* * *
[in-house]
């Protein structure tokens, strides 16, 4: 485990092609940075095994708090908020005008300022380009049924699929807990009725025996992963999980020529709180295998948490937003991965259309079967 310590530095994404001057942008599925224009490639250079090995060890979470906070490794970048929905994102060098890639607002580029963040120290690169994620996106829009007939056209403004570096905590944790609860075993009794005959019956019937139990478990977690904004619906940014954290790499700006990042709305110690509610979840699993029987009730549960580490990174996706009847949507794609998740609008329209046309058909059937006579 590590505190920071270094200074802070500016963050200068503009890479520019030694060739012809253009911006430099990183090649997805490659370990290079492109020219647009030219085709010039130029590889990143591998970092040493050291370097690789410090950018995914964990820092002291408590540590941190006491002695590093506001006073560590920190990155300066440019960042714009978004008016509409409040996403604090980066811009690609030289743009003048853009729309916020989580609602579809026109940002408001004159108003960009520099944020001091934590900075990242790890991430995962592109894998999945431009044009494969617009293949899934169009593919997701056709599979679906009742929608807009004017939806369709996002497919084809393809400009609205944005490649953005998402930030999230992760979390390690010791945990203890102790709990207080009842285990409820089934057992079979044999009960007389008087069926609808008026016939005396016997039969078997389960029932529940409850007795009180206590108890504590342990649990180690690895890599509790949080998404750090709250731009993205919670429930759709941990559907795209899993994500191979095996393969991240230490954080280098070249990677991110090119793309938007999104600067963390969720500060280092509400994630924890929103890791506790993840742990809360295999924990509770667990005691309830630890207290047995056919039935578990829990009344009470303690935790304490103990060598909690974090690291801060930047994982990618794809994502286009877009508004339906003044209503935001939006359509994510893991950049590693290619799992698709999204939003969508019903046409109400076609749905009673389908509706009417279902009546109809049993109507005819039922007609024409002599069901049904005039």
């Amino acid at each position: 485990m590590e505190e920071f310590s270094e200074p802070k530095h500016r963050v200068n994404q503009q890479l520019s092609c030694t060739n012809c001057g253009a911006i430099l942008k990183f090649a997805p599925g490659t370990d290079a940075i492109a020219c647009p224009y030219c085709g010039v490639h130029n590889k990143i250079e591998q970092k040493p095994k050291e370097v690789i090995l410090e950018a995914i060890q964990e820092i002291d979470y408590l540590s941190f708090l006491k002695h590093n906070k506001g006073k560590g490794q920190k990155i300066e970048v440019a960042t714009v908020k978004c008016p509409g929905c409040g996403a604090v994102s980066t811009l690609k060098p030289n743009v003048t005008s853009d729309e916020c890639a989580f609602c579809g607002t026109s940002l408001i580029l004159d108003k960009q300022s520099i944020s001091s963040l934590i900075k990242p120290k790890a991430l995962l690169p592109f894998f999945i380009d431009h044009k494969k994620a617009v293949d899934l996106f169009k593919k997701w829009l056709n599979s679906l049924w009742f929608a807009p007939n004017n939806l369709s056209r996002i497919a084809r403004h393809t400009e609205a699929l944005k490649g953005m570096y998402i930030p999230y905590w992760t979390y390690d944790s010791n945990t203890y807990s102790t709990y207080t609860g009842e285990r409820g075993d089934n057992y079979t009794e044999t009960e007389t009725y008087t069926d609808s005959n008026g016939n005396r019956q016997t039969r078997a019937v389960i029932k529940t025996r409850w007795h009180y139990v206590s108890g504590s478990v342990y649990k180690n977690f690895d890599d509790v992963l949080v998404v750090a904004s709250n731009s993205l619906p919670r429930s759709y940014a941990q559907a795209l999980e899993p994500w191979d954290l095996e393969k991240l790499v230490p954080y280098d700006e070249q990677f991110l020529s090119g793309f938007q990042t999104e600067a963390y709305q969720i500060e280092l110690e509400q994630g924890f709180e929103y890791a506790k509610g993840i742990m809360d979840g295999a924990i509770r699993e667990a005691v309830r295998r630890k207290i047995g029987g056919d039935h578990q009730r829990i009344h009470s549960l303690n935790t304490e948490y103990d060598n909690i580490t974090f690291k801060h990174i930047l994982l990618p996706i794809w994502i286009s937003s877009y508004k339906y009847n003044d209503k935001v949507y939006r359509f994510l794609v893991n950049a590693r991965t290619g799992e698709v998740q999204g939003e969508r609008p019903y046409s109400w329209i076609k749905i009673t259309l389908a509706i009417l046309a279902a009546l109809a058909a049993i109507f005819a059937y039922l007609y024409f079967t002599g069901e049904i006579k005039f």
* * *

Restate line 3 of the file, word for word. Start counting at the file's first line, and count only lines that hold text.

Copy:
């Amino acid at each position: 485990m590590e505190e920071f310590s270094e200074p802070k530095h500016r963050v200068n994404q503009q890479l520019s092609c030694t060739n012809c001057g253009a911006i430099l942008k990183f090649a997805p599925g490659t370990d290079a940075i492109a020219c647009p224009y030219c085709g010039v490639h130029n590889k990143i250079e591998q970092k040493p095994k050291e370097v690789i090995l410090e950018a995914i060890q964990e820092i002291d979470y408590l540590s941190f708090l006491k002695h590093n906070k506001g006073k560590g490794q920190k990155i300066e970048v440019a960042t714009v908020k978004c008016p509409g929905c409040g996403a604090v994102s980066t811009l690609k060098p030289n743009v003048t005008s853009d729309e916020c890639a989580f609602c579809g607002t026109s940002l408001i580029l004159d108003k960009q300022s520099i944020s001091s963040l934590i900075k990242p120290k790890a991430l995962l690169p592109f894998f999945i380009d431009h044009k494969k994620a617009v293949d899934l996106f169009k593919k997701w829009l056709n599979s679906l049924w009742f929608a807009p007939n004017n939806l369709s056209r996002i497919a084809r403004h393809t400009e609205a699929l944005k490649g953005m570096y998402i930030p999230y905590w992760t979390y390690d944790s010791n945990t203890y807990s102790t709990y207080t609860g009842e285990r409820g075993d089934n057992y079979t009794e044999t009960e007389t009725y008087t069926d609808s005959n008026g016939n005396r019956q016997t039969r078997a019937v389960i029932k529940t025996r409850w007795h009180y139990v206590s108890g504590s478990v342990y649990k180690n977690f690895d890599d509790v992963l949080v998404v750090a904004s709250n731009s993205l619906p919670r429930s759709y940014a941990q559907a795209l999980e899993p994500w191979d954290l095996e393969k991240l790499v230490p954080y280098d700006e070249q990677f991110l020529s090119g793309f938007q990042t999104e600067a963390y709305q969720i500060e280092l110690e509400q994630g924890f709180e929103y890791a506790k509610g993840i742990m809360d979840g295999a924990i509770r699993e667990a005691v309830r295998r630890k207290i047995g029987g056919d039935h578990q009730r829990i009344h009470s549960l303690n935790t304490e948490y103990d060598n909690i580490t974090f690291k801060h990174i930047l994982l990618p996706i794809w994502i286009s937003s877009y508004k339906y009847n003044d209503k935001v949507y939006r359509f994510l794609v893991n950049a590693r991965t290619g799992e698709v998740q999204g939003e969508r609008p019903y046409s109400w329209i076609k749905i009673t259309l389908a509706i009417l046309a279902a009546l109809a058909a049993i109507f005819a059937y039922l007609y024409f079967t002599g069901e049904i006579k005039f």